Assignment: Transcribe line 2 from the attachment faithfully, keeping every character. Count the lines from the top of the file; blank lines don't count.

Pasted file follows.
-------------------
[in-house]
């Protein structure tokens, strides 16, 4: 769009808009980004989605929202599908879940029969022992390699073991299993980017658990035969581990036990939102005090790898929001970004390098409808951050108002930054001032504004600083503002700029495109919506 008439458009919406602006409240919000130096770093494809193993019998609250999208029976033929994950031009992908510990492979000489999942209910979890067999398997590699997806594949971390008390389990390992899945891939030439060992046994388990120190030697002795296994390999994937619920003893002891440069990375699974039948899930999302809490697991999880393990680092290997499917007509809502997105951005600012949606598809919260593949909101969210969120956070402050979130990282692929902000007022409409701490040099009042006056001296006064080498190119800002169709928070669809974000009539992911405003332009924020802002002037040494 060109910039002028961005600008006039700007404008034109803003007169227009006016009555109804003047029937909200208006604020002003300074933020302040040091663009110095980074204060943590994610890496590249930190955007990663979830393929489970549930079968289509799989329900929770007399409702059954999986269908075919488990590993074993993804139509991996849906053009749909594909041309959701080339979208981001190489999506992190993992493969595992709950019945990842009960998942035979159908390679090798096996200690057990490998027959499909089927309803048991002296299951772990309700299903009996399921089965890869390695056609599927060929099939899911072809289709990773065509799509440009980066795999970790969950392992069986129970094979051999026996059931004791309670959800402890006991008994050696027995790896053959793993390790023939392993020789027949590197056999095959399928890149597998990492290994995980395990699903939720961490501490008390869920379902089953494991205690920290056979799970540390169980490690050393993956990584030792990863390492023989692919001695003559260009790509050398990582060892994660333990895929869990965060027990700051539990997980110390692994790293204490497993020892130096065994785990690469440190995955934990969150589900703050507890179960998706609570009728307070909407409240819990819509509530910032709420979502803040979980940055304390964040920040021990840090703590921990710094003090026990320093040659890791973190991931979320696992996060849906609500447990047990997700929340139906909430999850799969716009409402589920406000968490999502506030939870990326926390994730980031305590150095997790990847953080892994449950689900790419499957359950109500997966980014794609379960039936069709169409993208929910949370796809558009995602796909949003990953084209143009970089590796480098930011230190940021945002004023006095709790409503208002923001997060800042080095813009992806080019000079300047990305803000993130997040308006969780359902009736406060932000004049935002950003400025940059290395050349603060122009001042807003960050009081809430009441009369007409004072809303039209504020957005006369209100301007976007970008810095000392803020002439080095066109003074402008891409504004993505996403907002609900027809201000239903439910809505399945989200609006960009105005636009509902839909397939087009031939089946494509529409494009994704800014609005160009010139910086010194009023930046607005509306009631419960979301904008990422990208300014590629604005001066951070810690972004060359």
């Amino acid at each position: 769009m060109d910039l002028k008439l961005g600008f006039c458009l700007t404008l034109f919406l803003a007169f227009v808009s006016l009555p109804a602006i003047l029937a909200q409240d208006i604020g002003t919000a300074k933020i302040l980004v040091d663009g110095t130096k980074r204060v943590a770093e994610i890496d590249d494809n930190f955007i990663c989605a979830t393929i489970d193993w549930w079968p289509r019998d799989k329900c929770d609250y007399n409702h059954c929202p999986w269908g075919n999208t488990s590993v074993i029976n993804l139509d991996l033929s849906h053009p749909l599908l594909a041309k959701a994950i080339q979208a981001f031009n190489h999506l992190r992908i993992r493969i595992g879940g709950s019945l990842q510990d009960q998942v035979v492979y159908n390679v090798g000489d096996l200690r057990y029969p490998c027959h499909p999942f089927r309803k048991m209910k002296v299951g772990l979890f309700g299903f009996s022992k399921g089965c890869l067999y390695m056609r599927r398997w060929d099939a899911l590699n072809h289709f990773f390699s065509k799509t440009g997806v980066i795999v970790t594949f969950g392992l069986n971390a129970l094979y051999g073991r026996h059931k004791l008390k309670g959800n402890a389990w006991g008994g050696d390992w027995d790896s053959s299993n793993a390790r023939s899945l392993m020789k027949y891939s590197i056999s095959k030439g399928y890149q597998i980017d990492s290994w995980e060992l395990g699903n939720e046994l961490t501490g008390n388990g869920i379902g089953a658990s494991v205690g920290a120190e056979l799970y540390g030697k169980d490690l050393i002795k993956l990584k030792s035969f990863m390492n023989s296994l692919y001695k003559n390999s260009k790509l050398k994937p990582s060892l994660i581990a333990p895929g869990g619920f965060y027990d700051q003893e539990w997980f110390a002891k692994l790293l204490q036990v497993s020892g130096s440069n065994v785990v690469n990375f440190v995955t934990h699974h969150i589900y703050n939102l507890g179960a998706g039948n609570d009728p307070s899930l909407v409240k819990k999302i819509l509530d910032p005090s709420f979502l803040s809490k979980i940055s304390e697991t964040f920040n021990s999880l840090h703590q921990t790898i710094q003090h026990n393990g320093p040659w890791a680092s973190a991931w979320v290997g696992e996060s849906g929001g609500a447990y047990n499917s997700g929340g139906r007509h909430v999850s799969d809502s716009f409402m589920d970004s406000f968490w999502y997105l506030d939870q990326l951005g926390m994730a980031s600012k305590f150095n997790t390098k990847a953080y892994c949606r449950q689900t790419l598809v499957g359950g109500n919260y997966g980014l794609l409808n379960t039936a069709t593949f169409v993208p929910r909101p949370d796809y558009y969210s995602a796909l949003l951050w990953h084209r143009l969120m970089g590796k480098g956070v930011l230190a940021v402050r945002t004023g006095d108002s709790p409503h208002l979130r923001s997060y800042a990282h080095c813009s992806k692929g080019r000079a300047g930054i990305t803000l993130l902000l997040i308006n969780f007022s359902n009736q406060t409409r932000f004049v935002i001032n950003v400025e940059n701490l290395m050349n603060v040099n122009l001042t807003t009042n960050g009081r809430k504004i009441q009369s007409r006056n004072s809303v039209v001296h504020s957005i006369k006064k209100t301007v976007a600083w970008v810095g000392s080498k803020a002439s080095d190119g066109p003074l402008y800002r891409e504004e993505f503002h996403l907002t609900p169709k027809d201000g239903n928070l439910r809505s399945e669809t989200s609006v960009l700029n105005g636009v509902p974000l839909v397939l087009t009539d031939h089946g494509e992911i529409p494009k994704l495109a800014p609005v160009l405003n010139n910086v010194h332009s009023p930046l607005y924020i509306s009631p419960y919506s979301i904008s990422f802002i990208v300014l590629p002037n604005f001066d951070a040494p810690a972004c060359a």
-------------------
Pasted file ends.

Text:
């Protein structure tokens, strides 16, 4: 769009808009980004989605929202599908879940029969022992390699073991299993980017658990035969581990036990939102005090790898929001970004390098409808951050108002930054001032504004600083503002700029495109919506 008439458009919406602006409240919000130096770093494809193993019998609250999208029976033929994950031009992908510990492979000489999942209910979890067999398997590699997806594949971390008390389990390992899945891939030439060992046994388990120190030697002795296994390999994937619920003893002891440069990375699974039948899930999302809490697991999880393990680092290997499917007509809502997105951005600012949606598809919260593949909101969210969120956070402050979130990282692929902000007022409409701490040099009042006056001296006064080498190119800002169709928070669809974000009539992911405003332009924020802002002037040494 060109910039002028961005600008006039700007404008034109803003007169227009006016009555109804003047029937909200208006604020002003300074933020302040040091663009110095980074204060943590994610890496590249930190955007990663979830393929489970549930079968289509799989329900929770007399409702059954999986269908075919488990590993074993993804139509991996849906053009749909594909041309959701080339979208981001190489999506992190993992493969595992709950019945990842009960998942035979159908390679090798096996200690057990490998027959499909089927309803048991002296299951772990309700299903009996399921089965890869390695056609599927060929099939899911072809289709990773065509799509440009980066795999970790969950392992069986129970094979051999026996059931004791309670959800402890006991008994050696027995790896053959793993390790023939392993020789027949590197056999095959399928890149597998990492290994995980395990699903939720961490501490008390869920379902089953494991205690920290056979799970540390169980490690050393993956990584030792990863390492023989692919001695003559260009790509050398990582060892994660333990895929869990965060027990700051539990997980110390692994790293204490497993020892130096065994785990690469440190995955934990969150589900703050507890179960998706609570009728307070909407409240819990819509509530910032709420979502803040979980940055304390964040920040021990840090703590921990710094003090026990320093040659890791973190991931979320696992996060849906609500447990047990997700929340139906909430999850799969716009409402589920406000968490999502506030939870990326926390994730980031305590150095997790990847953080892994449950689900790419499957359950109500997966980014794609379960039936069709169409993208929910949370796809558009995602796909949003990953084209143009970089590796480098930011230190940021945002004023006095709790409503208002923001997060800042080095813009992806080019000079300047990305803000993130997040308006969780359902009736406060932000004049935002950003400025940059290395050349603060122009001042807003960050009081809430009441009369007409004072809303039209504020957005006369209100301007976007970008810095000392803020002439080095066109003074402008891409504004993505996403907002609900027809201000239903439910809505399945989200609006960009105005636009509902839909397939087009031939089946494509529409494009994704800014609005160009010139910086010194009023930046607005509306009631419960979301904008990422990208300014590629604005001066951070810690972004060359």